I would like to backup and restore manually all partitions. I know this is not the first time this issue has been raised. There are already many links and questions on this issue, and I have reviewed most of them probably.

The suggested answers are divided to the following:

  1. Root the device, install appropriate recovery tool (nexus root toolkit, TWRP or clockworkmod recovery), and boot into recovery, then do the backup from the tool.

  2. Other solution suggest to use "dd command" but only for boot partitions, not all partitions. I'm not sure why. for example the follwing page warns not to use dd on system partition: http://www.addictivetips.com/mobile/how-to-backup-your-android-phones-boot-recovery-and-system-partition-images/

I wonder how the suggested tools are capable of backup all partitions. If "dd command" is not used, what is the way to manually backup all partitions (which is probably the way these tools do backup in source code) ?

  • You can pull using dd or cat other partitions as well. All you need is a custom recovery or root access (adbd as root is better). To restore, you need to push the image back. I've done that on recovery, boot, system and frp partition.
    – Firelord
    Commented May 10, 2016 at 14:26
  • the link above with the warnings not to copy other partitions make any sense to you ?
    – ransh
    Commented May 10, 2016 at 14:52
  • The article is from 2010 and seems to be relevant to MTD based device (because that's what it has been tested upon). I should've been explicit in my last comment that I tested upon an eMMC based device (Nexus 6). Related: github.com/ameer1234567890/OnlineNandroid/wiki/…
    – Firelord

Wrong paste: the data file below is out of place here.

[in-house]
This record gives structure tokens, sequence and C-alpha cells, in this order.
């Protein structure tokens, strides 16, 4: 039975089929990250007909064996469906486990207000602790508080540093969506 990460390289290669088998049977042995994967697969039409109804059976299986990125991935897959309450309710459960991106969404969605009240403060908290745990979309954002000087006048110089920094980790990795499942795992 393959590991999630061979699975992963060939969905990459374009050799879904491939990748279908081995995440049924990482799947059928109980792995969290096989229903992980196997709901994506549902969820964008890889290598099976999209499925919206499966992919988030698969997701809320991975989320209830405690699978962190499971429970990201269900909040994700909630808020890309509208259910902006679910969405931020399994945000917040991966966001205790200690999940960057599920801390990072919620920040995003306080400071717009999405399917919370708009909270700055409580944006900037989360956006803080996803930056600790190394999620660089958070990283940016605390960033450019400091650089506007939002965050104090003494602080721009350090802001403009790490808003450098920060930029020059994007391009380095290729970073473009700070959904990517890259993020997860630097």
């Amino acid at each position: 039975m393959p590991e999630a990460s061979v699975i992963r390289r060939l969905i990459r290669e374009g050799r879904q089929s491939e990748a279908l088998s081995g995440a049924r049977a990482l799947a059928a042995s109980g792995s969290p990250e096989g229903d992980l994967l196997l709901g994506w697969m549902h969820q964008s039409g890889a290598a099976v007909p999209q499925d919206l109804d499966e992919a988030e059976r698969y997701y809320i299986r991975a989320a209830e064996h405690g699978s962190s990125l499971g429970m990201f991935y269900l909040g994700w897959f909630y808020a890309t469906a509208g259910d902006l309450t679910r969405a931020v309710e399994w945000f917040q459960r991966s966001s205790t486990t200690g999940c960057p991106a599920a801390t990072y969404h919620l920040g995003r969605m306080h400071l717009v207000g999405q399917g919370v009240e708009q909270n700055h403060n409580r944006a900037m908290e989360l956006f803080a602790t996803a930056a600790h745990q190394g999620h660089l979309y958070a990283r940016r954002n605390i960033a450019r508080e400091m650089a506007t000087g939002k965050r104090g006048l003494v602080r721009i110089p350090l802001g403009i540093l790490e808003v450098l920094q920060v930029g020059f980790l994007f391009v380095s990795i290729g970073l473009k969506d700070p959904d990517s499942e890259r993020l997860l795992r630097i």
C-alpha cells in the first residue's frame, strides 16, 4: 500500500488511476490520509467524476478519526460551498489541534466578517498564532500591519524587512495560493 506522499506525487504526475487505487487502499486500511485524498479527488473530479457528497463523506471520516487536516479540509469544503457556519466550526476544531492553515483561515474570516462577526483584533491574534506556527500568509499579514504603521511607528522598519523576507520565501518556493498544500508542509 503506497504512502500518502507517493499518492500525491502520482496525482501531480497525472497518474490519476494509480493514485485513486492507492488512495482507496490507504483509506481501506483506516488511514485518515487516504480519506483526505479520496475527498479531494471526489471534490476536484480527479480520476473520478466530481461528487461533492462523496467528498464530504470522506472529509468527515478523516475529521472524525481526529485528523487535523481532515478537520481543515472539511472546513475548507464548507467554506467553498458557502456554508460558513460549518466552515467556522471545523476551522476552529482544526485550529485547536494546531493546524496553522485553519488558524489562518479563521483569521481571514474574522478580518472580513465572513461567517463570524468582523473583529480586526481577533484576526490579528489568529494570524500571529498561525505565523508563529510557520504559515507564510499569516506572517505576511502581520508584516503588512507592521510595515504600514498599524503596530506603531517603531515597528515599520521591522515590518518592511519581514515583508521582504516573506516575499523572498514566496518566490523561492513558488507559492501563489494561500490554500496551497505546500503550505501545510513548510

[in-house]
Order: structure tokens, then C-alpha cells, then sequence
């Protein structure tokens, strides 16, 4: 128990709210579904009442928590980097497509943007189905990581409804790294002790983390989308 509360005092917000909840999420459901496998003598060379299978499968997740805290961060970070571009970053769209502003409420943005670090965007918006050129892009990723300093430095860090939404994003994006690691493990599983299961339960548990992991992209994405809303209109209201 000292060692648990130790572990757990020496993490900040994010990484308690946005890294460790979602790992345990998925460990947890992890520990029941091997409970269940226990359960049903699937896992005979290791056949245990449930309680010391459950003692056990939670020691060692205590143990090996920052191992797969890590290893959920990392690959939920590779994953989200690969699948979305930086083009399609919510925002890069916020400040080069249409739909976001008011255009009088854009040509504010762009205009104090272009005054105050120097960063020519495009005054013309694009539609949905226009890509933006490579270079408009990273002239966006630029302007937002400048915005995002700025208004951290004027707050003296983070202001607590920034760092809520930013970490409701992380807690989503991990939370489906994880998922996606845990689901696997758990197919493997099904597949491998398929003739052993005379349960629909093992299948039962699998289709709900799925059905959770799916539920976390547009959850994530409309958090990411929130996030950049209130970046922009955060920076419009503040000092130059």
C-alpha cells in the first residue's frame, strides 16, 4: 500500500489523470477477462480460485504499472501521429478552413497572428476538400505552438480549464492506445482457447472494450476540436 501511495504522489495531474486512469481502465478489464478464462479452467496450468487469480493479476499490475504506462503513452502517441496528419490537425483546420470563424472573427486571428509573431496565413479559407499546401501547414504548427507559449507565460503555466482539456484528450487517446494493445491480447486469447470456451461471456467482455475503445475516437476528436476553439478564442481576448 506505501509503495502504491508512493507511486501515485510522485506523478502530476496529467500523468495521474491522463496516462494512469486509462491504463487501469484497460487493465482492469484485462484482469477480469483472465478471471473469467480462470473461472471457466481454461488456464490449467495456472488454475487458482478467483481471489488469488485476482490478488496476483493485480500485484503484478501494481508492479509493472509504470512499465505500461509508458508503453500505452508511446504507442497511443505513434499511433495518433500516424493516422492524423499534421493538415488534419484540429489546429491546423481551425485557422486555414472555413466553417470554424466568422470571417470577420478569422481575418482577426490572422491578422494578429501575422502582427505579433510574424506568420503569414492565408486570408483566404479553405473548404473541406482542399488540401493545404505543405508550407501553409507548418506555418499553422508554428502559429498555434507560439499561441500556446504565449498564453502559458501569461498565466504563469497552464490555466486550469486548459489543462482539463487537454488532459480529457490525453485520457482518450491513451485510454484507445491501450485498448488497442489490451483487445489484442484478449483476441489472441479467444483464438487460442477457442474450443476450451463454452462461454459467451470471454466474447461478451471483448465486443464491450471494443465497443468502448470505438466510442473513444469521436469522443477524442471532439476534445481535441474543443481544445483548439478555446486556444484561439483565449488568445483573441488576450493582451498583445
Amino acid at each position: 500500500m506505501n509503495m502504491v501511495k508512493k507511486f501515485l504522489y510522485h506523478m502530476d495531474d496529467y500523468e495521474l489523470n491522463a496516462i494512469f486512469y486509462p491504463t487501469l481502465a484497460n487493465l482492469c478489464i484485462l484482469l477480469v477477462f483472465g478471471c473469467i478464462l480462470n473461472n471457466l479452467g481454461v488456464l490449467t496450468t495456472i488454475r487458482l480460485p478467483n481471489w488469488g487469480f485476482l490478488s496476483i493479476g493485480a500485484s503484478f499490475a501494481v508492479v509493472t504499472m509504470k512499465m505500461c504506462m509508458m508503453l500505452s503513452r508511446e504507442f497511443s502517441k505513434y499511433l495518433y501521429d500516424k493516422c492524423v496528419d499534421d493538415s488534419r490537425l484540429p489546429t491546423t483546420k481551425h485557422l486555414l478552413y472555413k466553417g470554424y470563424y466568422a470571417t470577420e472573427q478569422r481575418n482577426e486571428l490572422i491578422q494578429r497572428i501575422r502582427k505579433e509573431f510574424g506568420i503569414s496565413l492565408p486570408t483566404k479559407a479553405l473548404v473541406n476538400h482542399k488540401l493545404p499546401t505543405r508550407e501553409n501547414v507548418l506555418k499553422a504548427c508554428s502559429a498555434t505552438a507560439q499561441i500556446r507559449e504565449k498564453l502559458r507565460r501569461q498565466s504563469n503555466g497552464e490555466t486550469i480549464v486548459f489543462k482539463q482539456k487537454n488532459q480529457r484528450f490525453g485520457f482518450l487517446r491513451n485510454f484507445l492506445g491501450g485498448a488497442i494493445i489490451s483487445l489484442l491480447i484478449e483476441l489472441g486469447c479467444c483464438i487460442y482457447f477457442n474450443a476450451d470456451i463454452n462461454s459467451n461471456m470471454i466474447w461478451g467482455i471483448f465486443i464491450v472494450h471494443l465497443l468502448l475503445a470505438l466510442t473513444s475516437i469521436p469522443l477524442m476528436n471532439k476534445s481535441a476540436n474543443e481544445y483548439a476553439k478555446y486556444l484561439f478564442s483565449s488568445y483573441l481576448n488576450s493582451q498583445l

Commented May 10, 2016 at 14:58

1 Answer 1


The reason for warning regarding backup is, that dd just copies block wise everything, not caring about content. It clones the partition. Of course you can use dd also for backup the /system or /data partitions in recovery mode.

But in normal mode you should not use dd for mounted partitions, because content may change during progress (Android is running) and you probably get inconsistent/unreadable result. Unmount the partition first.

Another way is to create a tarball archive. That is what nandroid backup does. But with the same warning - better to do this "offline" in recovery mode, and not in normal mode.

  • Ext4 handles such problems quite well. Of course a hot-cloned ext4 requires an e2fsck, but I never found any serious problems with it. I use that even in prod-critical environment - but only to extend filesystem-level backups.
    – peterh
    Commented Dec 25, 2020 at 19:41
  • In a server environment, you can also make an LVM snapshot from the partition, and then clone that snapshot. If the filesystem is journaled, so you reach a pretty consistent, snapshot-like atomic copy. Unfortunately, I've never seen LVM on Android.
    – peterh
    Commented Dec 25, 2020 at 19:44
  • 1
    You are lucky that you could root your Android. It is such a huge pain that it imho endangers even the free software movement on the longterm. You write good posts, but... if you search for any android, the results are mostly VLQ. This is imho a huge problem of the Android. I think if the Android SE would be an exception, the result could become influental. Particularly with the x??-developers I am very unsatisfied, most of the content there, well, is hardly decodable. Check this.
    – peterh
    Commented Dec 25, 2020 at 20:56
  • 1
    Okay! Herzliche Glückwünschen für den Junge. :-)
    – peterh
    Commented Dec 25, 2020 at 21:47

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